Additionally, you don't have to be a neurosurgeon to notice that the way long-term memory is set up looks a lot like a brain, with its long, winding corridors and rounded shelves. Most kids aren't likely to pick up on that level of complex anatomical referencing, though. 

​Bing Bong isn't a random mish mash

Riley's imaginary friend, Bing Bong, initially seems like a random amalgam of different animals, both real and imaginary. But Pixar is never one to do anything without a purpose, so even the strange, pink elephant-hybrid is meaningfully constructed.

Bing Bong mentions that he is part elephant and part dolphin, two creatures that are known for having an incredible capacity for memory. Elephants recognize other elephants they've encountered years or even decades previously, proving that they indeed "never forget." And dolphins have the "longest social memory" amongst non-humans.

So even if Riley forgets Bing Bong forever, chances are he'll never forget about her.

Long-term memory can be cruel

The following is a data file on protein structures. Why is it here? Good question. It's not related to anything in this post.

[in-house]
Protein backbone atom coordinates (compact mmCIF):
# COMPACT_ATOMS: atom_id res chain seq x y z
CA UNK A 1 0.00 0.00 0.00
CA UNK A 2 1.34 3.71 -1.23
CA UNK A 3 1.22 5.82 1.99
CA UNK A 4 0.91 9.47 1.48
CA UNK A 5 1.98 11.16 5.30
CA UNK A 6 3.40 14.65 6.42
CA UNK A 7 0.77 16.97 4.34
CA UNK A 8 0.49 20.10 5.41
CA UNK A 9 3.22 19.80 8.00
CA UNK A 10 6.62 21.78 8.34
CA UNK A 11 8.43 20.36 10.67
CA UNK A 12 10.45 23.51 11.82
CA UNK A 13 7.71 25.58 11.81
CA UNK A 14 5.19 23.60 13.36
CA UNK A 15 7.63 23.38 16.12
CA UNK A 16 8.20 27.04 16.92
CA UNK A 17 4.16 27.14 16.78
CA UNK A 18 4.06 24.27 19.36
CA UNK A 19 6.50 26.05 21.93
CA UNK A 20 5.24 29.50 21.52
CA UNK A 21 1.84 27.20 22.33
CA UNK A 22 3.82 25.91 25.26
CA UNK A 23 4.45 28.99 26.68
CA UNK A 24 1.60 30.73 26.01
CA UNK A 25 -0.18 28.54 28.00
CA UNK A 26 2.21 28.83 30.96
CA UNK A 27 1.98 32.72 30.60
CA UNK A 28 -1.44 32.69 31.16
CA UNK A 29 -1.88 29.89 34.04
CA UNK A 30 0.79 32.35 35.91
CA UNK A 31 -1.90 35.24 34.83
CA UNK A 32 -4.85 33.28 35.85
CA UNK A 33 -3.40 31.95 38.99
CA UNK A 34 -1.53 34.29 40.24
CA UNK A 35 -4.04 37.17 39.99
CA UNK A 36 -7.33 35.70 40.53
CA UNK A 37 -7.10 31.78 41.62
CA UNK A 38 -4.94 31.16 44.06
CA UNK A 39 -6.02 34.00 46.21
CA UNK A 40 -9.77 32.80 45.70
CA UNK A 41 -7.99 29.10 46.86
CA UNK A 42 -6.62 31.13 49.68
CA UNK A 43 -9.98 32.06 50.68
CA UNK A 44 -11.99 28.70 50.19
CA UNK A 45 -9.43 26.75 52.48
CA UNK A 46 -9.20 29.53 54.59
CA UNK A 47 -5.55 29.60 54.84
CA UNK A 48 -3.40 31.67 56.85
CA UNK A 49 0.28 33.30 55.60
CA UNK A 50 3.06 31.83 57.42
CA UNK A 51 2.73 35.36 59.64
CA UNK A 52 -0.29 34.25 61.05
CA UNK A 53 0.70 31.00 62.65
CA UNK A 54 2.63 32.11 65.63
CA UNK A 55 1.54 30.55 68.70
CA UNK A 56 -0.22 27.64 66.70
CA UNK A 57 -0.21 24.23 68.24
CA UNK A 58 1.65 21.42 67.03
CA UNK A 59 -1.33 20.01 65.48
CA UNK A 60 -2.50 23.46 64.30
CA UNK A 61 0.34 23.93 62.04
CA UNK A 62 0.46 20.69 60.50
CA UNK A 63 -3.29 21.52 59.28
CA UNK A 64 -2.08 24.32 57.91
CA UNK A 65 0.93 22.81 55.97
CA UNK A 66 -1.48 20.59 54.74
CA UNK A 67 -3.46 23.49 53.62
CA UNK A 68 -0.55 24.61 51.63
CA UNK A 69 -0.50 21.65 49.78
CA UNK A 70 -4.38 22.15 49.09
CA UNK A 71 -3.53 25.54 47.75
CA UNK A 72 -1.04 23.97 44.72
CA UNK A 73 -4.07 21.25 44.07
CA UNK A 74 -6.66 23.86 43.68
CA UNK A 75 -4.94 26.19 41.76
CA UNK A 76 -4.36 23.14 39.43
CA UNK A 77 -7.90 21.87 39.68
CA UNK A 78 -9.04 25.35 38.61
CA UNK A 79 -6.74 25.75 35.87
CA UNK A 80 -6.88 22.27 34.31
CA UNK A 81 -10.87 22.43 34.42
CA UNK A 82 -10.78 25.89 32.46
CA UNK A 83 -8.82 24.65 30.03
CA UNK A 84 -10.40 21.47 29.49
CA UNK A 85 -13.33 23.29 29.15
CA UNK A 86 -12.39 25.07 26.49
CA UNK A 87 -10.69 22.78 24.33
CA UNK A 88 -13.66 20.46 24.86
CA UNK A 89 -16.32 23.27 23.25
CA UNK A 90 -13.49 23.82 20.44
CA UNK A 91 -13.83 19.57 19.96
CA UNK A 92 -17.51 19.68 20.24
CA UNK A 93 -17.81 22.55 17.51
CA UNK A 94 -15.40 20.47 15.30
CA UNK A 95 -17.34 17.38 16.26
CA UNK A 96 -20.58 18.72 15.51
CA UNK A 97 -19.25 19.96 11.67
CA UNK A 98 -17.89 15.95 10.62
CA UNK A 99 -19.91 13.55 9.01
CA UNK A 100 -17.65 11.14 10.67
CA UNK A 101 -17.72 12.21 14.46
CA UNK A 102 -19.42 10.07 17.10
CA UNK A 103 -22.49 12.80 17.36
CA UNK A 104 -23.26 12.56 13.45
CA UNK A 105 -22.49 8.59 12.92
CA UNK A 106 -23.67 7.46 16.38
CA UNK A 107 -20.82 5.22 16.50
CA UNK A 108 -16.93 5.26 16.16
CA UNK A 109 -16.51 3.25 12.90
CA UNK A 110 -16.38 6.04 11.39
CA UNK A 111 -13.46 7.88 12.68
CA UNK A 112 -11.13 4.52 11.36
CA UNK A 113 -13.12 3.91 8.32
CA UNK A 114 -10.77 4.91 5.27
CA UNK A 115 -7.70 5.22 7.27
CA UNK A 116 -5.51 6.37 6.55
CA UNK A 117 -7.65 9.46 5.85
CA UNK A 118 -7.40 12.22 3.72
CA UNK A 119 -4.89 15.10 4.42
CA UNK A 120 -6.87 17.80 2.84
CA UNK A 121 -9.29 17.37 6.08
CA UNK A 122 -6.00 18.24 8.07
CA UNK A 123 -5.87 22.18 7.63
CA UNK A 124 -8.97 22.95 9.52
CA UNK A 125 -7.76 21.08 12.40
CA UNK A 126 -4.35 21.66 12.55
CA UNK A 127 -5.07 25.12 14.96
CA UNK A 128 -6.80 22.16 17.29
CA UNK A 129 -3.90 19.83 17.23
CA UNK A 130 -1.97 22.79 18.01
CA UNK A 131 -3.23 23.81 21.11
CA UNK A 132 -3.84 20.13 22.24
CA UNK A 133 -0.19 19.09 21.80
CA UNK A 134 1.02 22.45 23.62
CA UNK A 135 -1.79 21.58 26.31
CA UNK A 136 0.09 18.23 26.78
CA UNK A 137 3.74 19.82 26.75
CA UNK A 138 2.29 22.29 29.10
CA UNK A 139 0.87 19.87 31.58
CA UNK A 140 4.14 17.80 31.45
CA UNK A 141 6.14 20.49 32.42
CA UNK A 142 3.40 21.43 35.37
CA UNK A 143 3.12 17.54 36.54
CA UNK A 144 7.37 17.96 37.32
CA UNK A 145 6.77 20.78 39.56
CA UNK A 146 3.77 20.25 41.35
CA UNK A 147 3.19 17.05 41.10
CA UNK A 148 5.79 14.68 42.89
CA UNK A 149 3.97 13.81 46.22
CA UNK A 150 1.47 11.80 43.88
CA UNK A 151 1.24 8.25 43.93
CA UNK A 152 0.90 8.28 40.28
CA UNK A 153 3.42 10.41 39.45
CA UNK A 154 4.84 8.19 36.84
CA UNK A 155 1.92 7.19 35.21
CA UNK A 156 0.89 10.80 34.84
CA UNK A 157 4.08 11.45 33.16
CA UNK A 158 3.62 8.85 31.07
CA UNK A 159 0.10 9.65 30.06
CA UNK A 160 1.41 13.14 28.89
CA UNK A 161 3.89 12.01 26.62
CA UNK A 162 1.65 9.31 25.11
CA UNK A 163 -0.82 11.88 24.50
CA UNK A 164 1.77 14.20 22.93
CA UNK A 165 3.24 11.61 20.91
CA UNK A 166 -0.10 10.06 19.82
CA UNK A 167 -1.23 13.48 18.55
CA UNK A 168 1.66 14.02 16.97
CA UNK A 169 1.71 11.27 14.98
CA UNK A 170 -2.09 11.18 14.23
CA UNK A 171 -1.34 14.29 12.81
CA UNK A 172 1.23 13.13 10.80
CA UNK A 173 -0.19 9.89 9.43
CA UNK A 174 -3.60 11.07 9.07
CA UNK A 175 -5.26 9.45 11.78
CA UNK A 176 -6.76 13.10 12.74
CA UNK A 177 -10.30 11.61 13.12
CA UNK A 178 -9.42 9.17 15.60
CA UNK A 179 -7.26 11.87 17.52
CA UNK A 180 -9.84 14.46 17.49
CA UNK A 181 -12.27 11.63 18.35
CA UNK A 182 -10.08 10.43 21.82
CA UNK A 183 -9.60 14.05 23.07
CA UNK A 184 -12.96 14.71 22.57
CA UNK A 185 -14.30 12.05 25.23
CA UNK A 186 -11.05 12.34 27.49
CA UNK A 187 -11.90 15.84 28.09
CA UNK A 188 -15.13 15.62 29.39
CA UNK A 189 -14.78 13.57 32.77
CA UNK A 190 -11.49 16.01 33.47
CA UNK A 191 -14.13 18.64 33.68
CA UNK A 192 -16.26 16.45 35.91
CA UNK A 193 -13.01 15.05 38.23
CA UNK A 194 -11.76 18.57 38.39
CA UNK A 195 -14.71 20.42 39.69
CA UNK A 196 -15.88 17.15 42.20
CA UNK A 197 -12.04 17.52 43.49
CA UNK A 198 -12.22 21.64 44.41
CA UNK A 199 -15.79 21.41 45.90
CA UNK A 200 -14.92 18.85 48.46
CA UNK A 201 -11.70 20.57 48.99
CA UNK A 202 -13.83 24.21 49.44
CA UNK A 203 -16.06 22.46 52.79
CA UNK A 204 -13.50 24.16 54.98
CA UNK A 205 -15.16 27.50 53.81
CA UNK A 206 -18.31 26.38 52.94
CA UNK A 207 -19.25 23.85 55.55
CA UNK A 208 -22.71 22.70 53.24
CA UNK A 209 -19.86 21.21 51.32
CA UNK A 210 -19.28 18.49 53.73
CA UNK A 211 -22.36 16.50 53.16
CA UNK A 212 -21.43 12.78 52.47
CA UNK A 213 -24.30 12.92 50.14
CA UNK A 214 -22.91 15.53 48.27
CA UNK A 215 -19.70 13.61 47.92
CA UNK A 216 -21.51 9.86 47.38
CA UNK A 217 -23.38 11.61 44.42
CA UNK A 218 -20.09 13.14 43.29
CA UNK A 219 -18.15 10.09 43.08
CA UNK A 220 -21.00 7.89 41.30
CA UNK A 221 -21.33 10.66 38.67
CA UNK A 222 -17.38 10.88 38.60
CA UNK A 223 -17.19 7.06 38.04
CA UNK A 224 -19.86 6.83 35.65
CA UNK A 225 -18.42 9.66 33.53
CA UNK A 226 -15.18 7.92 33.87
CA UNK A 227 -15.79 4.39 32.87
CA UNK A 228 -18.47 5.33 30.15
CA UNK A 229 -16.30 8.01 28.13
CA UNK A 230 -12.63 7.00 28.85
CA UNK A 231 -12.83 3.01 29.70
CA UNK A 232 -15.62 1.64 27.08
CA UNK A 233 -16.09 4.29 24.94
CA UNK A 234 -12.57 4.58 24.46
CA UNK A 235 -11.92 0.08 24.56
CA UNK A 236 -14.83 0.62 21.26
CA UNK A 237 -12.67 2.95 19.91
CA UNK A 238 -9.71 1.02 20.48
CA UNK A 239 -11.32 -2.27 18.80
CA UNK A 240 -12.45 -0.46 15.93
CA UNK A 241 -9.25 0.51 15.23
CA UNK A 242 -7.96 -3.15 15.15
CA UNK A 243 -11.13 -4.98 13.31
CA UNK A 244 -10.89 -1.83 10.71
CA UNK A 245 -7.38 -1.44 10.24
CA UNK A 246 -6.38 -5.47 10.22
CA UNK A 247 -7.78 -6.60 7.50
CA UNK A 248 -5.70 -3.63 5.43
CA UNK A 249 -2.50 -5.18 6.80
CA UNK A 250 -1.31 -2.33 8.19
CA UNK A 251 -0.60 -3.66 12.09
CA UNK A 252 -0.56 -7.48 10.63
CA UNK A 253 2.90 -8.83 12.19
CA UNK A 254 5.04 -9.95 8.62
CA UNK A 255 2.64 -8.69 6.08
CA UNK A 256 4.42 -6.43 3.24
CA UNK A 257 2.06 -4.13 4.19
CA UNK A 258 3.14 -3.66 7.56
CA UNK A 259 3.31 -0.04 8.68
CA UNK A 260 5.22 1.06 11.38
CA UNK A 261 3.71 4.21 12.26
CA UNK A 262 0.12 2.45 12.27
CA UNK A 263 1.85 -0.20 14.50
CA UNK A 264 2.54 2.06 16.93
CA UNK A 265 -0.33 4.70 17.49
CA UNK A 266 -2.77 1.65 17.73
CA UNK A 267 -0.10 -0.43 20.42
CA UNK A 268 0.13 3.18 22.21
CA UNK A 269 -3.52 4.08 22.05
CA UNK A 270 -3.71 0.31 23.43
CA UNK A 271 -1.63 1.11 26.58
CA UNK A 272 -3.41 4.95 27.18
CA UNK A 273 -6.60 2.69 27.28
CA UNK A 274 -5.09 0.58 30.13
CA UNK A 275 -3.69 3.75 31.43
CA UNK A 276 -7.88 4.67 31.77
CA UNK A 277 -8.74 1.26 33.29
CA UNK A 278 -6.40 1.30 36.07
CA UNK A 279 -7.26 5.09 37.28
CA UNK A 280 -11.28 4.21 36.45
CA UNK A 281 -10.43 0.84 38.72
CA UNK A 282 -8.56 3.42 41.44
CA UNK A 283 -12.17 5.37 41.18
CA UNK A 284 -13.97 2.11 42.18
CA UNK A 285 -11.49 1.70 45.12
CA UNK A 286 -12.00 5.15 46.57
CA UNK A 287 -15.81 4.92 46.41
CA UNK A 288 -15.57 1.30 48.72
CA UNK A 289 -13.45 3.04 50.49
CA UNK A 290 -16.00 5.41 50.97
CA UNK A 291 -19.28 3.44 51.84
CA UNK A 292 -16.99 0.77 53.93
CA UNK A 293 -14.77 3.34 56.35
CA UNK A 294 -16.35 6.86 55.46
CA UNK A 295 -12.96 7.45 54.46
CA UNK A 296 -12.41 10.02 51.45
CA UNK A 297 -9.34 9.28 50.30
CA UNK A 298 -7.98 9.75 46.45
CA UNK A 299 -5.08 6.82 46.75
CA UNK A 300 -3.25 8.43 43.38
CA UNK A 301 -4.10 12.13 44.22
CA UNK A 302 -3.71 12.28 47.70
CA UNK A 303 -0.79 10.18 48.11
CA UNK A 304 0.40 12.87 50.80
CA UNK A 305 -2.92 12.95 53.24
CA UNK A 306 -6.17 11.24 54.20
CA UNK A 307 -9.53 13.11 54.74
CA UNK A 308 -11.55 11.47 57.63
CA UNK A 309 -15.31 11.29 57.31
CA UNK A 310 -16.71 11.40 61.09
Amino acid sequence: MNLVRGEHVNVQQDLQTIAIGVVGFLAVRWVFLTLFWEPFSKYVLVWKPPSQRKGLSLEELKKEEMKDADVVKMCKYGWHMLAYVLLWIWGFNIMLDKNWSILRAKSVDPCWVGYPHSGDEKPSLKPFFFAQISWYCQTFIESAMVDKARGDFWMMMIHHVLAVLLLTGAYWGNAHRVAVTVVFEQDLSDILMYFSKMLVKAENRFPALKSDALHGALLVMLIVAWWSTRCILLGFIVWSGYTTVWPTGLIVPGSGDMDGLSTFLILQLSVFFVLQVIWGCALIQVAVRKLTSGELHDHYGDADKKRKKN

Many of the metaphors in Inside Out are accessible to both adult and kid viewers alike. But some of them only make sense to adults with specific life experiences. For example, everyone laughs when the commercial jingle for TripleDent Gum keeps reprising, often at random and inappropriate times. That shows how annoying yet memorable jingles are. 

But anyone who's spent years learning a language or perfecting an instrument feels it right in the jugular when the long-term memory workers delete four years of piano lessons. "Save 'Chopsticks' and 'Heart and Soul,' and get rid of the rest," one of the workers says as they suck away years of work. That's a spot-on depiction of how long-term memory often works, which is a bit depressing.

Different people have different pilots

While all of the emotions take turns piloting Riley's brain, Joy is the default, primary driver. That shows that Riley's main mood is usually happiness, and that emotions like Sadness, Anger, Fear, and Disgust are secondary feelings. That's the ideal situation for everyone. 

But not everyone has Joy at the center of their console. Most notably, when Riley's parents' emotions are shown, Sadness is piloting Mom's console, and Anger is piloting Dad's console. And, while kids might not pick up on it, that reveals a deeper truth about how — due to a combination of nature and nurture — each gender expresses their emotions: Men are more prone to expressing their anger than women, and women are more likely to express their sadness than men are. It's subtle, but it's a poignant observation.